Before I moved down to London I made sure I recorded my vlog for my March 2015 Reads. I knew I wouldn’t have time to edit and upload it, but as long as I had the data I could do that once I was moved. Unfortunately disaster struck that raw data, I managed to corrupt it beyond the point of retrieval so unfortunately there will be no March 2015 vlog. I didn’t want the 6 books I read in March to miss their time to shine however, so here’s a text based version of my thoughts on the books.
The Sleepover Club: Summer Secrets by Angie Bates.Harper Collins.
The first book I read in March was a really sweet middle grade read. I did a full review of it for Middle Grade Strikes Back, you can read that review here
Elspeth Hart and the School for Show Offs by Sarah Forbes. Stripes Publishing.
This was another great middle grade read, it doesn’t come out until 4th May though so I’m not saying much about it. I’m going to be reviewing it in full for Middle Grade Strikes Back and hosting Sarah on her blog tour so there’s lots to come for this book!
Black Dove, White Raven by Elizabeth Wein. Electric Monkey.
I was really keen to read this book, I really enjoyed the author’s debut novel Code Name Verity and thought the synopsis for this sounded great. It was a really interesting book, I think it’s a very good book but I found I didn’t love it. I’m not sure if this was to do with the really high expectations I had or whether it was something else. I didn’t connect entirely with the two main characters, again something that was very different when I read Code Name Verity.
What I did really like about this book was the historical setting, inter-war Ethiopia. I knew a little of this history as I studied it at school but I’d never seen it featured in a novel, and seeing Mussolini’s invasion through the eyes of teenagers was a bold, effective reading experience. Just as I’d expected Wein doesn’t shrink away from the horrors of this time, I actually found myself stepping away from the book a couple of times for a breather.
Overall as I say, a very good book.
A Place Called Winter by Patrick Gale. Headline.
I again came to this book with high expectations having read a previous book by the author, Notes From An Exhibition. This book completely lived up to my expectations, I was quickly swept up in the story and found myself transported to its setting – both in terms of time and geography. Before reading this book I didn’t know anything about the way the British went to Canada and began farming its prairies, this book taught me a lot and left me with a lot to think about past actions. That’s only one element of the story though, the main character Harry is first introduced as an inpatient of a mental health institution and the book then skips between this time and Harry’s past as we begin to build a picture of this man and how life’s twists and turns have brought him to the point at which we meet him. This plotline is skillfully handled, the jumps in time are seamless and never jar. There are elements of this book I wasn’t expecting based on the blurb (though in hindsight they’re alluded to) and these added a real depth to the story.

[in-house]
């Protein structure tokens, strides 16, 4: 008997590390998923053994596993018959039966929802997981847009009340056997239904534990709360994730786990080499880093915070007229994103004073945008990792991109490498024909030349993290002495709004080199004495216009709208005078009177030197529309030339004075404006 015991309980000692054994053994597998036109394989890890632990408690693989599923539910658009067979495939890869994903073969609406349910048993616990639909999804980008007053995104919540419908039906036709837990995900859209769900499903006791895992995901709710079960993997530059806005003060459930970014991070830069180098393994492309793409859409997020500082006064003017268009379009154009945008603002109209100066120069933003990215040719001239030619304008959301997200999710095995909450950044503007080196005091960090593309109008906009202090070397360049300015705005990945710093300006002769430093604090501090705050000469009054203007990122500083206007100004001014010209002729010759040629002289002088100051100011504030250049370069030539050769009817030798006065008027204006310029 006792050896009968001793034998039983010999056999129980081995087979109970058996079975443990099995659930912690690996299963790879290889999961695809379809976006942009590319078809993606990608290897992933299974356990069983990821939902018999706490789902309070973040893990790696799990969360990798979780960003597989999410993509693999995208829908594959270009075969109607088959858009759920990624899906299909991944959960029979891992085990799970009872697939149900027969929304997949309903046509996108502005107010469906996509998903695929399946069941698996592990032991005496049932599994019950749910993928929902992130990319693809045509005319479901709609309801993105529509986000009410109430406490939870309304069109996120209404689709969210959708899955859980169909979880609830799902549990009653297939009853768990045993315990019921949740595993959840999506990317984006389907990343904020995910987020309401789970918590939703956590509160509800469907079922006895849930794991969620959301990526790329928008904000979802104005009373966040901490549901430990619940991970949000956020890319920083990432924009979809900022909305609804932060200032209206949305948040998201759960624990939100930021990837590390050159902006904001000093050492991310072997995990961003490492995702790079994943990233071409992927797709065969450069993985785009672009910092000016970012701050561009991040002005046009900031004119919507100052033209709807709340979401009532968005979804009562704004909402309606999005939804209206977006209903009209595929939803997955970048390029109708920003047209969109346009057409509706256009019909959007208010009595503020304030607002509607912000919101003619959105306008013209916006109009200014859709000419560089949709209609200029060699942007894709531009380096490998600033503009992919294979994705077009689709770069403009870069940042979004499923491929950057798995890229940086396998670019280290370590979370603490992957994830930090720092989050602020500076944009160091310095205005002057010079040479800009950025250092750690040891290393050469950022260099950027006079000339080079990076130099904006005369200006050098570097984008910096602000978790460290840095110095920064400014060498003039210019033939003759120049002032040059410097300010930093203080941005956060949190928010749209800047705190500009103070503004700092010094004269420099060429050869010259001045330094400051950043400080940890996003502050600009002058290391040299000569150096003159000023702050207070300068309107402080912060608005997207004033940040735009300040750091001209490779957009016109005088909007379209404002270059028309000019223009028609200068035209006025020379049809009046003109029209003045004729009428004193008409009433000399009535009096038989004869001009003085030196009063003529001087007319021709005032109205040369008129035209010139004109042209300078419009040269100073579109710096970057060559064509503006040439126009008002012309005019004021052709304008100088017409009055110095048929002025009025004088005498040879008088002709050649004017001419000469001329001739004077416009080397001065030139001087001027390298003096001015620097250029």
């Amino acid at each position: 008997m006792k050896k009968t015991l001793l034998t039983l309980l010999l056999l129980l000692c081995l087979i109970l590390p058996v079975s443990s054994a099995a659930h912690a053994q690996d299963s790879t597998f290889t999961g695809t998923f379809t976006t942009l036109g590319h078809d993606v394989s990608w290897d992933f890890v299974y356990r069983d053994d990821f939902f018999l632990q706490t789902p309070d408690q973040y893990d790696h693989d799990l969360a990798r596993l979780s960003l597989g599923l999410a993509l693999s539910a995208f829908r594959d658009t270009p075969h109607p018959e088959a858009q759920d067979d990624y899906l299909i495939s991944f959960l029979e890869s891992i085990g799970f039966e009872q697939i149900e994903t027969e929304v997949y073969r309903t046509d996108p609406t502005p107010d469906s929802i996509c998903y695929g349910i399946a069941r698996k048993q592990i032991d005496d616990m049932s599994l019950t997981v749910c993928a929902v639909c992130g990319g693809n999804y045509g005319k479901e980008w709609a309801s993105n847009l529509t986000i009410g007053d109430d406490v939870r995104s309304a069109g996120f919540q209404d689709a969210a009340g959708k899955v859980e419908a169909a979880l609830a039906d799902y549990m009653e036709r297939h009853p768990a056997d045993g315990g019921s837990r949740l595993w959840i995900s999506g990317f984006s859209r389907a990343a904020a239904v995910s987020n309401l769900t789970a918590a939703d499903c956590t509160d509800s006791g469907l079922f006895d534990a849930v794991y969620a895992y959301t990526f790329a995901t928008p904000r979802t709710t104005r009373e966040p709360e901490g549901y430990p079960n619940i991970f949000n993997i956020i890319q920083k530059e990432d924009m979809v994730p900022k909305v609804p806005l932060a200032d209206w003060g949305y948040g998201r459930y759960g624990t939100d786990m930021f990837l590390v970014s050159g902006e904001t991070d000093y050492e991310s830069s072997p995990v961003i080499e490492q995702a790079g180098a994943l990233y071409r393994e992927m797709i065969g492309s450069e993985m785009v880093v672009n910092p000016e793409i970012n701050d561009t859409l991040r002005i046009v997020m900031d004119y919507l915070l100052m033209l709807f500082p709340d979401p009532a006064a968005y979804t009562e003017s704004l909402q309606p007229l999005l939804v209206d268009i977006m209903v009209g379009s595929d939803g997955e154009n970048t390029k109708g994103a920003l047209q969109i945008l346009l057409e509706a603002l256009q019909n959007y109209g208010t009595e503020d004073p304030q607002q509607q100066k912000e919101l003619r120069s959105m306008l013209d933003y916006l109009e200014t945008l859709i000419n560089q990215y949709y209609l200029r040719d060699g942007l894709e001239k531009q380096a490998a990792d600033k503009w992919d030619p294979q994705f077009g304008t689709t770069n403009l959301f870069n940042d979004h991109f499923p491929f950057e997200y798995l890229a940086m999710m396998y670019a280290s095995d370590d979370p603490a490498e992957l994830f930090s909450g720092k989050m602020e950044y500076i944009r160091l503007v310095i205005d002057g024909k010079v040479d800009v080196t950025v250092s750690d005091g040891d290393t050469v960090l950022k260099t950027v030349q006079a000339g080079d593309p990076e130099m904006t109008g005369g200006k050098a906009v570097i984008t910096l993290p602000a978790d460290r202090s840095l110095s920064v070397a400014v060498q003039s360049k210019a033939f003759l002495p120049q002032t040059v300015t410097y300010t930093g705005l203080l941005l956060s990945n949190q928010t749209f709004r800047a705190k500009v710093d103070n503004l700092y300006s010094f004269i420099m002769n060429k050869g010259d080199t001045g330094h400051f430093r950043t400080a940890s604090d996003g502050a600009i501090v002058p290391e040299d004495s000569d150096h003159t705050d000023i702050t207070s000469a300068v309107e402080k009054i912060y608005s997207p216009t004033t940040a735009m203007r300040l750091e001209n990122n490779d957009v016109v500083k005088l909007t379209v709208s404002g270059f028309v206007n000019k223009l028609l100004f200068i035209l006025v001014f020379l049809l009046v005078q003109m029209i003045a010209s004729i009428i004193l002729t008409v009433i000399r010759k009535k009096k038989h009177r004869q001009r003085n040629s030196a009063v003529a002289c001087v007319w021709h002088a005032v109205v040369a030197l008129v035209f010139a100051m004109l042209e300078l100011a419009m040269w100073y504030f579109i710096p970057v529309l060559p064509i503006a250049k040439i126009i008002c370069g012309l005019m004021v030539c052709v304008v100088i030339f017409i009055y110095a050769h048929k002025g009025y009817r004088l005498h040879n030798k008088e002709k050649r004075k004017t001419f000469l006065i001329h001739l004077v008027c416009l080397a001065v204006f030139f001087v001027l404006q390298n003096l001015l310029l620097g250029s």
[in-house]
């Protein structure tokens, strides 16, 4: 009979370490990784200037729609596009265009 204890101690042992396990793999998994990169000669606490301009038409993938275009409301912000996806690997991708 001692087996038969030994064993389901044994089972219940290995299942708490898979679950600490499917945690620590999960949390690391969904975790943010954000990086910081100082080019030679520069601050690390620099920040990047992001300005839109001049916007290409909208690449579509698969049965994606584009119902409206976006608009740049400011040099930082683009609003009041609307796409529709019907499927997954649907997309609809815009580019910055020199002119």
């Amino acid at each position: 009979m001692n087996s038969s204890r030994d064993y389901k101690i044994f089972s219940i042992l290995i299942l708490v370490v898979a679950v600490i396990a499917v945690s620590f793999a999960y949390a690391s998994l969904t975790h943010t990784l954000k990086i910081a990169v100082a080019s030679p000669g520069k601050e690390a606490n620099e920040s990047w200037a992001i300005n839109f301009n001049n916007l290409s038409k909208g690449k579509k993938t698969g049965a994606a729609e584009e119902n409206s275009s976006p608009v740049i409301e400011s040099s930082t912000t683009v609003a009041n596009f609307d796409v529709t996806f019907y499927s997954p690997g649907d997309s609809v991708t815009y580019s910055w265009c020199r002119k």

I really enjoyed this book, I realise there are other books by this author that I haven’t read – I now feel encouraged to carry on working my way through his other works.
Jessica’s Ghost by Andrew Norris. David Fickling Books.
Francis has never had a friend like Jessica before. She’s the first person he’s ever met who can make him feel completely himself. Jessica has never had a friend like Francis before. Not just because he’s someone to laugh with every day – but because he’s the first person who has ever been able to see her…
This is a book about identity and belonging, about understanding your place in the world and the people around you. It deftly handles big issues; bullying, loneliness and isolation, mental health difficulties and suicide – it explores them with care, reassuring the reader all the way. I’m sure many young readers will identify with the things they read in this book, whether they affect them themselves or someone in their life.
The book has a real warmth to it, and a real sense of hope. It made me shed a tear or two as I read, when I put the book down having finished reading it I felt really glad I’d had the opportunity to do so.
Simon vs the Homo Sapiens Agenda by Becky Albertalli.
This book is another contender for my end of year best books list, I loved it so much that when I finished reading I was tempted to go back to the start and read it all over again (an idea I must admit that had been put in my head by George Lester who actually did do it – you cans see his review here). This book is sweet and warm and funny and emotional and thought-provoking… it’s been nearly a month since I read it and I’m still thinking about it and still not really able to get down coherently why I loved it so much.
The two main characters, Simon and Blue have been emailing for some time but other than knowing they’re both at the same high school they don’t know who the other is – I must admit I did guess Blue’s identity but was so thrilled to keep reading and discover that I was right that I didn’t mind working it out at all. The slow burn of their relationship, and their own understanding of themselves is just wonderful and so well done.
In short this book is brilliant and everyone should read it!
So there we have it, quick thoughts about the books I read in March. I’m not entirely sure what’s going to happen about my April Reads round up. I’d like to get straight back to the vlogs but I have a few logistics to work out first. I shall do my very best though to have something up early in May.